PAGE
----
Delaware House Speaker Pete Schwartzkopf says Gov. John Carney’s proposed budget for the next fiscal year is just a starting point. But he agrees with the governor that Delaware needs to make structural budget changes.
Carney is not proposing a personal income tax increase this year. But he says the state would be better off financially if lawmakers had approved a hike last year.
Democrats and Republicans fought over income tax increases and prevailing wage reform - neither party getting entirely their way.
Schwartzkopf said raising taxes remains part of the conversation around this year’s budget. He said the state’s revenue isn’t keeping up with costs.
“We’ve still got to figure out a way to quit kicking the can down the road," he said. "We need a bipartisan approach to it and we will talk about it this year to see what we can do. Not sure it will happen, but we’re going to work on it.”
Schwartzkopf said creating a structural fix would mean increasing income taxes or implementing a statewide property tax.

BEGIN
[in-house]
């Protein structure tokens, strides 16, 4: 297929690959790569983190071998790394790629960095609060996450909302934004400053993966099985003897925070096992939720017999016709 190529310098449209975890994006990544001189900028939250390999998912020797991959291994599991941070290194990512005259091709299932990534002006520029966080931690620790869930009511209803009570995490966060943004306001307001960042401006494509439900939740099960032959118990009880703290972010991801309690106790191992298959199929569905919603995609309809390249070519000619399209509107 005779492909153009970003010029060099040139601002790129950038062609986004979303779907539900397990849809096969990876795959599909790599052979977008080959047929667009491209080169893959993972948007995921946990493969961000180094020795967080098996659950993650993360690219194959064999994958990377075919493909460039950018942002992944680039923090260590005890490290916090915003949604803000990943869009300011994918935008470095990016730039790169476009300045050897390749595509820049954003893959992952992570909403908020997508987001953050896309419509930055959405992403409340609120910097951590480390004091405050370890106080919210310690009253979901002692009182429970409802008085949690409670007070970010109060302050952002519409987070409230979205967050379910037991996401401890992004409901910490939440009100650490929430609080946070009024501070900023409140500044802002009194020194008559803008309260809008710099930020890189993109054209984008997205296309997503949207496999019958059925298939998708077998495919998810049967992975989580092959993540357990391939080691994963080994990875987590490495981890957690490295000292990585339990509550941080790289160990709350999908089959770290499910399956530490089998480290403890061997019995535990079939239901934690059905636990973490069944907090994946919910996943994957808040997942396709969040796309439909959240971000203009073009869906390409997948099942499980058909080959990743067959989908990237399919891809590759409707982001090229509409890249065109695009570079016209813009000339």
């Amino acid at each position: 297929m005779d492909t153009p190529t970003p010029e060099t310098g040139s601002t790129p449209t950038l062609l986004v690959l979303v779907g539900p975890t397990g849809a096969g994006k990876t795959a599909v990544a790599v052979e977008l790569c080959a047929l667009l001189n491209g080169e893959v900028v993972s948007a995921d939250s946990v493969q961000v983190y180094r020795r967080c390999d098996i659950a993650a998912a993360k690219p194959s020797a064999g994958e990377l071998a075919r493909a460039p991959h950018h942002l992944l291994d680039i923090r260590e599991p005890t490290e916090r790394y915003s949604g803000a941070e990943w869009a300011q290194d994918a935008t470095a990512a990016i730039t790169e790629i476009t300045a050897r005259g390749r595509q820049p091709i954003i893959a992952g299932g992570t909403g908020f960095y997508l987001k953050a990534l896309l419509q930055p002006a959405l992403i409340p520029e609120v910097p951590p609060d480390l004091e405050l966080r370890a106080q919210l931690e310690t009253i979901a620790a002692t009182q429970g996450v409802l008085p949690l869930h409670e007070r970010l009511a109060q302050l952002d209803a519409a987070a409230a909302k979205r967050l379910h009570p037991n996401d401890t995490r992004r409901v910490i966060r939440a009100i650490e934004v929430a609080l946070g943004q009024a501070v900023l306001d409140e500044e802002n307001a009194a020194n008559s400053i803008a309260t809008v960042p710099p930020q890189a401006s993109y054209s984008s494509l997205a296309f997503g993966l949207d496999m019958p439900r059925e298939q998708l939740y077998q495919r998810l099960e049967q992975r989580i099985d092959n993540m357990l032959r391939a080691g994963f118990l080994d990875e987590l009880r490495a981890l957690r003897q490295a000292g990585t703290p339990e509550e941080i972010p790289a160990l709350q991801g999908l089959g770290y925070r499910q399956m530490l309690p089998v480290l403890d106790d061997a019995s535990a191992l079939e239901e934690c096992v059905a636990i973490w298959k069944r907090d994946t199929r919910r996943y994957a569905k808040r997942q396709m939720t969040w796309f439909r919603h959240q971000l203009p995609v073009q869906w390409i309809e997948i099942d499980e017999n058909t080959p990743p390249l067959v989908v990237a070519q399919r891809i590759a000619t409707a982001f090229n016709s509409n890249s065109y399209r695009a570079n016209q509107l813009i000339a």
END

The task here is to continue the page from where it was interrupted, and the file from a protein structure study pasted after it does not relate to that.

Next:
Both the speaker and Carney say they support some kind of budget smoothing fund that would help bridge future shortfalls.
Schwartzkopf also said there’s things he likes and doesn’t like in Carney's proposed this week. He said he doesn’t like that Carney only added back about half the grant-in-aid money cut for this fiscal year. That money goes to various nonprofits, senior centers and volunteer fire companies.
Lawmakers cut grant-in-aid by 20 percent to close a budget shortfall of more than 300 million. And Schwartzkopf says he wants it all put back into the budget.
“Most of the members in the building want to try to restore back to the 2017 level and go back back and do you know the due diligence and and look at some of these agencies to make sure we’re getting good services for the money we’re giving them,” he said.
House Majority Leader Valerie Longhurst is sponsoring legislation that creates a joint Grants-In-Aid Committee. The committee would review grant requests and help develop the funding bill. It would also monitor the performance of recipients. Currently, the Joint Finance committee oversees grants-in-aid.
Longhurst’s legislation passed the House earlier this month.
As matter of disclosure - Delaware Public Media received $72,000 in the current fiscal year from grants-in-aid.